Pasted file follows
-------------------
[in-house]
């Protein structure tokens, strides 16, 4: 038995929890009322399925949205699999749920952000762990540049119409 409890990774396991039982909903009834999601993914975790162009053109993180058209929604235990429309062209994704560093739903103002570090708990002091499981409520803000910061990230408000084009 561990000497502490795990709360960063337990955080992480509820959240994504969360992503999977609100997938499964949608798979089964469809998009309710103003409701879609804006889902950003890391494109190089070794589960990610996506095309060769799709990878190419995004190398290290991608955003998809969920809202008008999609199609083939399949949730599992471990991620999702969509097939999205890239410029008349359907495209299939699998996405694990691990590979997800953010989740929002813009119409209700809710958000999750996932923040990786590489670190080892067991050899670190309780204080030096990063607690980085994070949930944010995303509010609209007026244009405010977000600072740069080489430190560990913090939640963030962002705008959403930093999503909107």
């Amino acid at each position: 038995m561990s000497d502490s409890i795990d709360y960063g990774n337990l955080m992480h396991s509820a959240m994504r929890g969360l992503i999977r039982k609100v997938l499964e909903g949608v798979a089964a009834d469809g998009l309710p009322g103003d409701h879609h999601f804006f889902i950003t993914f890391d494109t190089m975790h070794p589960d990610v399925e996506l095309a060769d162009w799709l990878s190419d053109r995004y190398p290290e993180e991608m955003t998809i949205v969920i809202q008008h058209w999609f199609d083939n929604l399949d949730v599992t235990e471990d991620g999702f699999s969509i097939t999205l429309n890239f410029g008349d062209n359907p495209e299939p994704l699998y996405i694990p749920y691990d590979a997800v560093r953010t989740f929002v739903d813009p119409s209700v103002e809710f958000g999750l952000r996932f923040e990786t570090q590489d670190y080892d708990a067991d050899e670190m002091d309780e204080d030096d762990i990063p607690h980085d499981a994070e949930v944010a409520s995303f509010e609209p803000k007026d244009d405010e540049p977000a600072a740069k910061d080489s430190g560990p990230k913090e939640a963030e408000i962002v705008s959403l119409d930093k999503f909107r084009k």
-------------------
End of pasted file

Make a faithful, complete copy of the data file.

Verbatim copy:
[in-house]
């Protein structure tokens, strides 16, 4: 038995929890009322399925949205699999749920952000762990540049119409 409890990774396991039982909903009834999601993914975790162009053109993180058209929604235990429309062209994704560093739903103002570090708990002091499981409520803000910061990230408000084009 561990000497502490795990709360960063337990955080992480509820959240994504969360992503999977609100997938499964949608798979089964469809998009309710103003409701879609804006889902950003890391494109190089070794589960990610996506095309060769799709990878190419995004190398290290991608955003998809969920809202008008999609199609083939399949949730599992471990991620999702969509097939999205890239410029008349359907495209299939699998996405694990691990590979997800953010989740929002813009119409209700809710958000999750996932923040990786590489670190080892067991050899670190309780204080030096990063607690980085994070949930944010995303509010609209007026244009405010977000600072740069080489430190560990913090939640963030962002705008959403930093999503909107």
């Amino acid at each position: 038995m561990s000497d502490s409890i795990d709360y960063g990774n337990l955080m992480h396991s509820a959240m994504r929890g969360l992503i999977r039982k609100v997938l499964e909903g949608v798979a089964a009834d469809g998009l309710p009322g103003d409701h879609h999601f804006f889902i950003t993914f890391d494109t190089m975790h070794p589960d990610v399925e996506l095309a060769d162009w799709l990878s190419d053109r995004y190398p290290e993180e991608m955003t998809i949205v969920i809202q008008h058209w999609f199609d083939n929604l399949d949730v599992t235990e471990d991620g999702f699999s969509i097939t999205l429309n890239f410029g008349d062209n359907p495209e299939p994704l699998y996405i694990p749920y691990d590979a997800v560093r953010t989740f929002v739903d813009p119409s209700v103002e809710f958000g999750l952000r996932f923040e990786t570090q590489d670190y080892d708990a067991d050899e670190m002091d309780e204080d030096d762990i990063p607690h980085d499981a994070e949930v944010a409520s995303f509010e609209p803000k007026d244009d405010e540049p977000a600072a740069k910061d080489s430190g560990p990230k913090e939640a963030e408000i962002v705008s959403l119409d930093k999503f909107r084009k």